I first wanted to become a pilot when I started watching the cartoon Talespin in 1990. I was 11 years old. Trips to Oshkosh Airventure and watching the planes takeoff and land at our closest little airport, Timmerman, inspired me. Today I got to pilot a plane for the first time in the Caribbean, and it got me thinking about what it took to get to this point.
Above is a little photo of me of my 12th birthday. I got to see the cockpit! I was so excited! I eagerly told the two pilots that I wanted to be a pilot too. They laughed. And one said I could work on this plane and bring them cookies. I nervously laughed too, not really understanding the sexist moment that just occurred. They didn’t squash my fire. no no
A year later my middle school friend and I went to an informational meeting at Timmerman airport. It was basic info for young people like us: what you need to earn your license, money and time involved. I loved it, but I knew it was too much money at the time. After the meeting the head instructor came right up to me, looked at my sweat-shirt, and said gruffly, “You better not wear that here again!”
What was on my sweat-shirt? Olive branches around the USA and USSR flags, showing peace. You see, my sister LisaMarie had just returned from a People-to-People trip to the USSR. The year was 1991 – Soviet Union would fall a couple months later. Maybe this guy was ex-military and hated the ‘reds’. In any case, I felt puny and I have yet to set foot inside the terminal at Timmerman again. It’s 2016 now. That’s a long time. That guy’s probably gone. Or dead. And nobody cares about the Russians anymore. Sorry Russia.
The photo above is during my lessons at Morey in Madison. My boyfriend lent me money to reach my dream of being a pilot. What kinda boyfriend actually does that?? One you marry–haha
I earned my license in 13 months (and planned a wedding during that time too!). I took a job as a line girl. Meaning – I got to wash all the oil, dirt and bugs off the airplanes, refuel them, mow the lawn, lean with all my might to open the old, frozen hanger doors, and tug (push and pull) the planes over uneven grass and mud. The airport was 70 years old. The fuel truck was from the 1960s. It had no doors so I had to brush the snow off the seat in the winter, and pray it would start when I pressed the ignition button. Most of the time I just flooded the engine! haha oops. Inside the building, the most direct path from the front office to the back shop hanger were we worked was through the men’s bathroom. Yeah, I walked in on a guy once or twice. oops again.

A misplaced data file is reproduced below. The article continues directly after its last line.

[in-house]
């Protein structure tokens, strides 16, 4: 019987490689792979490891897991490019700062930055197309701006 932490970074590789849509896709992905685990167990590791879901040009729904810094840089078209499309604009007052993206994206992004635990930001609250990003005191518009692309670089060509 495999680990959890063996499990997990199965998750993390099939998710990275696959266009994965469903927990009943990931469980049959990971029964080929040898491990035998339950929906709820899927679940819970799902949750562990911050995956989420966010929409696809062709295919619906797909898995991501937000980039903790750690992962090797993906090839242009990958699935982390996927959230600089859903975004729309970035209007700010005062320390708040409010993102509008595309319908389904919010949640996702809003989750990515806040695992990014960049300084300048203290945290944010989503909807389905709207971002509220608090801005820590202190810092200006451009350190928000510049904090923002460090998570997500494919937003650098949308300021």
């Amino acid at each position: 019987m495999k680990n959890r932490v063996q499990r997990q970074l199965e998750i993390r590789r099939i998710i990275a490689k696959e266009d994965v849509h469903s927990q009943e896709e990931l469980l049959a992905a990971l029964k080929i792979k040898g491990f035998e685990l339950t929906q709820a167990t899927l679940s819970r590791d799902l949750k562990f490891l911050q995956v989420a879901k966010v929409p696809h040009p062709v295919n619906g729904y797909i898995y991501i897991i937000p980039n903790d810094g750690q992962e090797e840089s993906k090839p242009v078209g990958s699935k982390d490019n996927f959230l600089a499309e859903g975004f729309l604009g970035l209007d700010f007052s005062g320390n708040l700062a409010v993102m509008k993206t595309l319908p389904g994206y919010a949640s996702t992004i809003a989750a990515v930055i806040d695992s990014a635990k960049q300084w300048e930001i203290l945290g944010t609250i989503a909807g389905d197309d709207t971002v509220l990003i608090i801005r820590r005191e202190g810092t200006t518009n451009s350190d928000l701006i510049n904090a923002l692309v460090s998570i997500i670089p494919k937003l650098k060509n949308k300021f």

I joined the 99s! It’s a club for female pilots started by Amelia Earhart herself. Met a bunch of awesome ladies.
I also had an old pilot guy tell me that if women were meant to fly, the sky would be pink. Ding dong. A) Up until WWII pink was a color for baby boys B) um, sunrise and sunset??
Call me Sully ’cause I hit a bird with my propeller. Ok, bad analogy. I didn’t do anything heroic except keep myself from tossing my cookies when the guts covered my entire windshield and I made my landing looking out the door window. Aw, memories…
Since then I’ve flown a Cessna in the Swiss Alps, a glider and a Waco in Hawaii, and done a little aerobatics. Actually…I had another experience with the guy’s bathroom in an airport. Sounds horrible – but no it’s funny. I had to pee before our Alps flight, and didn’t want to be late, so I just dashed in the bathroom and when I exited the stall I noticed there were urinals in the bathroom. Wait, what? Yeah, as I was leaving the bano a dude gave me a funny look as he entered. well, I was excited and the sign on the door was in German tee-hee
I was expecting smooth sailing, uh, flying today. I knew I’d be a lone aviatrix among aviators. This is nothing new. But Puerto Rican guys are very nice, not overly macho, and very respectful (not ONCE have I been cat called or looked up and down here. EVER! Way to go, hombres…)
My maestro Jose was very nice. Their practice area is where the UFO sighting were. And you need to fly around the big blimp. So pretty! I even saw my neighborhood! You realize just how small this island is up there. And with so little air traffic on this end of the island, we had the whole southwest corner to ourselves.
By the way, the universal language for pilots on the radio is English. So I get off easy with that! haha